There’s something innately beautiful and graceful about flowers. From buds to those in full bloom, I love its colors and how they smell. I love how flowers are bunched up together or how they bring life to any space. Next to food and B, flowers are my favorite photo subjects too.
(Clockwise: at the Sigmund Freud Park, Vienna; at a park in District 1 of Ho Chi Minh City; displays at the Sunday Market in Toulouse; from the window of a flower shop in Angers)
As a child, my love for flowers deepened when then-healthy Lola (my maternal grandmother) would ask me to join her in the garden, and I would help her tend to her flowers by pulling out weeds and watering them. My mom once said that Lola would talk to her plants and they’d respond to her gentle coaxing by remaining lush. I never heard Lola’s conversation with her garden, but I never doubted what my mom told me. Such was the magic Lola had.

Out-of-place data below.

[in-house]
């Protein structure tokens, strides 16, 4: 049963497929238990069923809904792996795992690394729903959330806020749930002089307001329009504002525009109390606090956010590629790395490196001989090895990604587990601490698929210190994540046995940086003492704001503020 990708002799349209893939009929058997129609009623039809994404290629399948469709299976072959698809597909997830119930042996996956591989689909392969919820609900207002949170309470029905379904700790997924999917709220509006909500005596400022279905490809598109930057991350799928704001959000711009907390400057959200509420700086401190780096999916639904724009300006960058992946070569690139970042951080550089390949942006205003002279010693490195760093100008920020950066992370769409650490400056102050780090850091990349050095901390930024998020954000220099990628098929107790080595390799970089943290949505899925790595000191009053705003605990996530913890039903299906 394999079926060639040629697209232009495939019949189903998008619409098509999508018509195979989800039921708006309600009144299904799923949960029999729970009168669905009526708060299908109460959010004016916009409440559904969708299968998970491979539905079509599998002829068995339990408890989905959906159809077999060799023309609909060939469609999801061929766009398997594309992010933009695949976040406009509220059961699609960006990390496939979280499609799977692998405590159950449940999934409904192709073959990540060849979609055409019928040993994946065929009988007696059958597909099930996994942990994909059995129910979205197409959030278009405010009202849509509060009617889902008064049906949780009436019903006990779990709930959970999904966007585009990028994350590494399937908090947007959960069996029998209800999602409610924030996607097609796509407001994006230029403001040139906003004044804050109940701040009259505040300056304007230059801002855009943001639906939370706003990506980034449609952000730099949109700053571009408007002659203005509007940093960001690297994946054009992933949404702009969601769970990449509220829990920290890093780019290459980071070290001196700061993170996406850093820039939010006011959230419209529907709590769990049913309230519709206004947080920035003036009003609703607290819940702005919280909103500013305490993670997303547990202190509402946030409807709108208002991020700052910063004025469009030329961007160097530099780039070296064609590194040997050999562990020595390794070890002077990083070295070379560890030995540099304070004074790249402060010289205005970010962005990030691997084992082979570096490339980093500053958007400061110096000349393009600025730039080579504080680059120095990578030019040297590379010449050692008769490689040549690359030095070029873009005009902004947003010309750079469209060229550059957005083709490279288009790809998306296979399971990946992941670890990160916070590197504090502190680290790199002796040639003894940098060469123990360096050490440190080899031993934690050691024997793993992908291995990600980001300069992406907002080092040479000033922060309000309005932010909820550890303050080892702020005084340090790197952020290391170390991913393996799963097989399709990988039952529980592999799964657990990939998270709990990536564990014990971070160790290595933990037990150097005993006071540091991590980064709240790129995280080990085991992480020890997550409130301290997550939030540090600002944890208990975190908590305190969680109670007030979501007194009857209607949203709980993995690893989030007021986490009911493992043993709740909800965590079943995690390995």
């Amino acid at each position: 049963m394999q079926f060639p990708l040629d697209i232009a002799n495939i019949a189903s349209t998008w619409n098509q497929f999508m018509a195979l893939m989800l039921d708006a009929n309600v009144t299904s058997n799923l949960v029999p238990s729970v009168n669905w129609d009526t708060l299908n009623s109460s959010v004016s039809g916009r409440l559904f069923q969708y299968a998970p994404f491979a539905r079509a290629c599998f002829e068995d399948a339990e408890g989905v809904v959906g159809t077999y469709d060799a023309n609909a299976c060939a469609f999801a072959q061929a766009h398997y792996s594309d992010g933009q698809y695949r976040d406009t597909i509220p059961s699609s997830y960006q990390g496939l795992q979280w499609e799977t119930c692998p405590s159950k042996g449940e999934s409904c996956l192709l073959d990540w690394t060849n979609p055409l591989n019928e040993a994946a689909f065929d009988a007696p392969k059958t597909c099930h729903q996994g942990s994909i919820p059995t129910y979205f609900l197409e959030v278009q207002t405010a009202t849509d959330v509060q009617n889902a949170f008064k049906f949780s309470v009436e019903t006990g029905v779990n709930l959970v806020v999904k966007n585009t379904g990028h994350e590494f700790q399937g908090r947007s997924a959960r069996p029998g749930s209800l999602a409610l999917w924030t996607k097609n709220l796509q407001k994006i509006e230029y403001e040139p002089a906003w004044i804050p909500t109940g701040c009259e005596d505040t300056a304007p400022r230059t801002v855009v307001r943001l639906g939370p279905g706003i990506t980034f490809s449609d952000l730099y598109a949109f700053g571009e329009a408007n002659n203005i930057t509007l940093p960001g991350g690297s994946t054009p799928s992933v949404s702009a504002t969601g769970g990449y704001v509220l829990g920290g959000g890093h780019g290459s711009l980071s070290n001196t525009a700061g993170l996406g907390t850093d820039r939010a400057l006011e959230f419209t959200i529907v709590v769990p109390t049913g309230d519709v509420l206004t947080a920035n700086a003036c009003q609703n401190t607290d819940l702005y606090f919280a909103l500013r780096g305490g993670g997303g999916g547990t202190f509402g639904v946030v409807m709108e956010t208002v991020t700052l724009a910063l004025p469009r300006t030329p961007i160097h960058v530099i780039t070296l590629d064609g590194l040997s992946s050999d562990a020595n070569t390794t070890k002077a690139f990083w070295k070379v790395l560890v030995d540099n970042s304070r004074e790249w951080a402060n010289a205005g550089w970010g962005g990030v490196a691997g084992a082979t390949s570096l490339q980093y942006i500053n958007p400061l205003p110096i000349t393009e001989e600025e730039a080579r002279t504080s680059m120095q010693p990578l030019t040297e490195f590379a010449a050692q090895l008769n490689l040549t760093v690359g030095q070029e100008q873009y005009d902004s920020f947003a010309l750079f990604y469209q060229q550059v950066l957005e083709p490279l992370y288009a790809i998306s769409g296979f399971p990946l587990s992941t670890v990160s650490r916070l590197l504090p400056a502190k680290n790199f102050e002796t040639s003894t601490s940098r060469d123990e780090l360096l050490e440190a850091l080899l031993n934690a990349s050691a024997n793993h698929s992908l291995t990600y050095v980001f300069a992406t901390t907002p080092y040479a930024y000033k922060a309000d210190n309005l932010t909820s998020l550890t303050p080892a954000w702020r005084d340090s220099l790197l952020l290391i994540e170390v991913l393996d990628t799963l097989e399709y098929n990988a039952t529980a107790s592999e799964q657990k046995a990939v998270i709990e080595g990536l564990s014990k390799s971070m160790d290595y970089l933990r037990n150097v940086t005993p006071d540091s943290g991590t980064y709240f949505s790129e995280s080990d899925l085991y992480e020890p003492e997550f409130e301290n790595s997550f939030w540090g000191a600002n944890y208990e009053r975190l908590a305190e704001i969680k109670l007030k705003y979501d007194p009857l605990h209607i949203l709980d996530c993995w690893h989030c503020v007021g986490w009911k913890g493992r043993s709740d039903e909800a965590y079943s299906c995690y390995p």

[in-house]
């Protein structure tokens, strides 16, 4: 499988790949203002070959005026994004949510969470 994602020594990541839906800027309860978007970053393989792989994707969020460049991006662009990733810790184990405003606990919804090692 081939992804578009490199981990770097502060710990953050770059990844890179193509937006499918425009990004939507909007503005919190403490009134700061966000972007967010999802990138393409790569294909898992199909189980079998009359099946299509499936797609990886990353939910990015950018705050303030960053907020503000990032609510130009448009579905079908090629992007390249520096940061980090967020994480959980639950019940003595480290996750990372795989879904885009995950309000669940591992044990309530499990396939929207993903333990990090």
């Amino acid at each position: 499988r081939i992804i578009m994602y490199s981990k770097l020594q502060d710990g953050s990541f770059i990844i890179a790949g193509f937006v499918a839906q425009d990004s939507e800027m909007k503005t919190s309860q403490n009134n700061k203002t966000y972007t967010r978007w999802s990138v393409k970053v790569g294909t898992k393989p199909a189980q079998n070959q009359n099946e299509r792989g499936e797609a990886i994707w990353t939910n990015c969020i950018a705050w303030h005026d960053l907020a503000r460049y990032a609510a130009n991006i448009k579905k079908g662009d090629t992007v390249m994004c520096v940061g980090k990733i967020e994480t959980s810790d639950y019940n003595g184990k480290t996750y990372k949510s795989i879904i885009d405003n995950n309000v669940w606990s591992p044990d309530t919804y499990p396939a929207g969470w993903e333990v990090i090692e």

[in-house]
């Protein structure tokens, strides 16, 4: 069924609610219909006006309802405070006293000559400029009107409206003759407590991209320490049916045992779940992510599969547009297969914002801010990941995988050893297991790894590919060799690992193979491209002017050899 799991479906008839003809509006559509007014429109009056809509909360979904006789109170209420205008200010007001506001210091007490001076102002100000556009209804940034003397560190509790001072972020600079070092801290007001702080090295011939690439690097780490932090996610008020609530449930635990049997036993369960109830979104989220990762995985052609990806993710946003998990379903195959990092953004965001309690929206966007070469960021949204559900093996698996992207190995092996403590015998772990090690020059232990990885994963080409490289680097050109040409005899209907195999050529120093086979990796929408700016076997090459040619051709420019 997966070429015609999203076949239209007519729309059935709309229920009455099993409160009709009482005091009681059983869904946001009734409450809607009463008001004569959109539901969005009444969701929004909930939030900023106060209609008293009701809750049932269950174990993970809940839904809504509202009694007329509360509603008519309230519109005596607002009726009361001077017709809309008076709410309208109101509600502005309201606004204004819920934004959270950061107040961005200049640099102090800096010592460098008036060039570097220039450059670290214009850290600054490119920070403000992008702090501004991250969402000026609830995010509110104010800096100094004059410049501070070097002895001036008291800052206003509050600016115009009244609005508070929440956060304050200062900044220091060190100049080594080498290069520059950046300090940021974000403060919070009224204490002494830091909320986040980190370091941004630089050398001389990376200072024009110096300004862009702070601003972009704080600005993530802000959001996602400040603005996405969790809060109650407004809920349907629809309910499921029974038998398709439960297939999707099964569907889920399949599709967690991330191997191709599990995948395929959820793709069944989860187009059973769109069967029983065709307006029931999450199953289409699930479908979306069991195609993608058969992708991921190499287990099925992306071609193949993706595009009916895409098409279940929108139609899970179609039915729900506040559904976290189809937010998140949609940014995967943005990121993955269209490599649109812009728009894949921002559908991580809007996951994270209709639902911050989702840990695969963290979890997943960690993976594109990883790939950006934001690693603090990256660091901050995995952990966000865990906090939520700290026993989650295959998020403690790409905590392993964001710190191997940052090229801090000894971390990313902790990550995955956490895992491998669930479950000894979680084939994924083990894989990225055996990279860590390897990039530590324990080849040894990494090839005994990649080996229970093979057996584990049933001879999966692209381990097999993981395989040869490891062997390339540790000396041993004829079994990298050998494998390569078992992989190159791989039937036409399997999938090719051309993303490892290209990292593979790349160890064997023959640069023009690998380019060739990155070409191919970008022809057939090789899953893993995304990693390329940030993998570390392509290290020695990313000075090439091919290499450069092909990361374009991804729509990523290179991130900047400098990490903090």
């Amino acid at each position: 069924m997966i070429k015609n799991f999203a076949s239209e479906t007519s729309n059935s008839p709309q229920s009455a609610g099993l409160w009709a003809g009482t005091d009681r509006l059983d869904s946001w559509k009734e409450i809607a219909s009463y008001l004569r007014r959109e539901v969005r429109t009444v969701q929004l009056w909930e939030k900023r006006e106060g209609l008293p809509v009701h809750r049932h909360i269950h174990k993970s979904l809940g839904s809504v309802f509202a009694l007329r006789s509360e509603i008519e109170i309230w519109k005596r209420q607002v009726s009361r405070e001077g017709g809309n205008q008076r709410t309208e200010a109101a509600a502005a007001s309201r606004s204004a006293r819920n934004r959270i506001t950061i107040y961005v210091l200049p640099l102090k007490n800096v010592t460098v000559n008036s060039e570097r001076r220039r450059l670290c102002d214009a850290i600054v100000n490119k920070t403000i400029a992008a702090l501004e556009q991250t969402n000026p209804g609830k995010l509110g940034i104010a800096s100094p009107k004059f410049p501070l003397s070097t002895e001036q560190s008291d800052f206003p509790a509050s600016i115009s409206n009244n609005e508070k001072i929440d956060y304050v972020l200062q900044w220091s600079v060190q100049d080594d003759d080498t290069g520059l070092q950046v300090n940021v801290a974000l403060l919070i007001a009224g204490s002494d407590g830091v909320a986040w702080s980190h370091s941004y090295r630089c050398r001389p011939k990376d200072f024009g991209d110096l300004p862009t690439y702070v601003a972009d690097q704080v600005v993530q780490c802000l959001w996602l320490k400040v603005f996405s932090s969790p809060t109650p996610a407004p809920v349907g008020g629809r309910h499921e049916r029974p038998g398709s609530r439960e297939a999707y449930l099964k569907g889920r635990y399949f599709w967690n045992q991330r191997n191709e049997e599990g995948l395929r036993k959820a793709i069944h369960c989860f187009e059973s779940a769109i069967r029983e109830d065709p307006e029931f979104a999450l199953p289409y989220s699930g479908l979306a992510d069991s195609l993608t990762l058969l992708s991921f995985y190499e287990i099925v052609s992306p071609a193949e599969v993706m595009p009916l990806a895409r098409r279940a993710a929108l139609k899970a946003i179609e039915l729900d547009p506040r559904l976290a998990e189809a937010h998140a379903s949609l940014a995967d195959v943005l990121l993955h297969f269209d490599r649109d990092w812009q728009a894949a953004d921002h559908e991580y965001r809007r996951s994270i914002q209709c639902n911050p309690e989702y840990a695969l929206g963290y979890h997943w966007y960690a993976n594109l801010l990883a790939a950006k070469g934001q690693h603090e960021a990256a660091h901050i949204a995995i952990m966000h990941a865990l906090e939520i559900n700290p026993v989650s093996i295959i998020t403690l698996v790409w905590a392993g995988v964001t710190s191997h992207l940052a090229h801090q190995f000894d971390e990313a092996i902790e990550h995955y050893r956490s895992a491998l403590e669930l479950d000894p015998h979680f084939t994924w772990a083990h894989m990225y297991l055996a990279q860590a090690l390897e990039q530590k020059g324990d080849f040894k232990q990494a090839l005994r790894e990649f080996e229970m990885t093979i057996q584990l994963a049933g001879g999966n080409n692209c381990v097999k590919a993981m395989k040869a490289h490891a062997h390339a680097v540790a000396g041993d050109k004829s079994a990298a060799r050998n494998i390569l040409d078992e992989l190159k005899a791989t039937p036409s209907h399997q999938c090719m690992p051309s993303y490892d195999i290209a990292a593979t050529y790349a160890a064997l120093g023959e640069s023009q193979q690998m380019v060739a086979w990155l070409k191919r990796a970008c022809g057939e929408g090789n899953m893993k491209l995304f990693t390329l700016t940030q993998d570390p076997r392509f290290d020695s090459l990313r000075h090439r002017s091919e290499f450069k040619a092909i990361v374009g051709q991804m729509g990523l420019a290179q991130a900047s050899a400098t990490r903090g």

I’ve been thinking about Lola a lot lately.
She was not just my first teacher of cooking, crafts and gardening. Lola was also a writer and thought leader of her time. When Parkinson’s weakened Lola, she’d ask me to type up her articles on her electric typewriter. There were days when she’d have me sit by her bedside and read aloud some of her work or other articles she found in a magazine, and then ask me to give an opinion about what I just read. Looking back, I know what I said weren’t substantial, but Lola appreciated that I at least had a say on it – and that was what mattered. It was in the little things that she made me do back then that taught me some valuable lessons for today. I hope that in everything I do, I too may put in my own magic as well.
Lola’s long passed, as well as the garden that she so tenderly cared for. I wish she was still around to meet B, but I’m sure she’s out there smiling in approval.
This post’s for you, Lola. Hope you enjoyed reading it. Hug Lolo for me, please.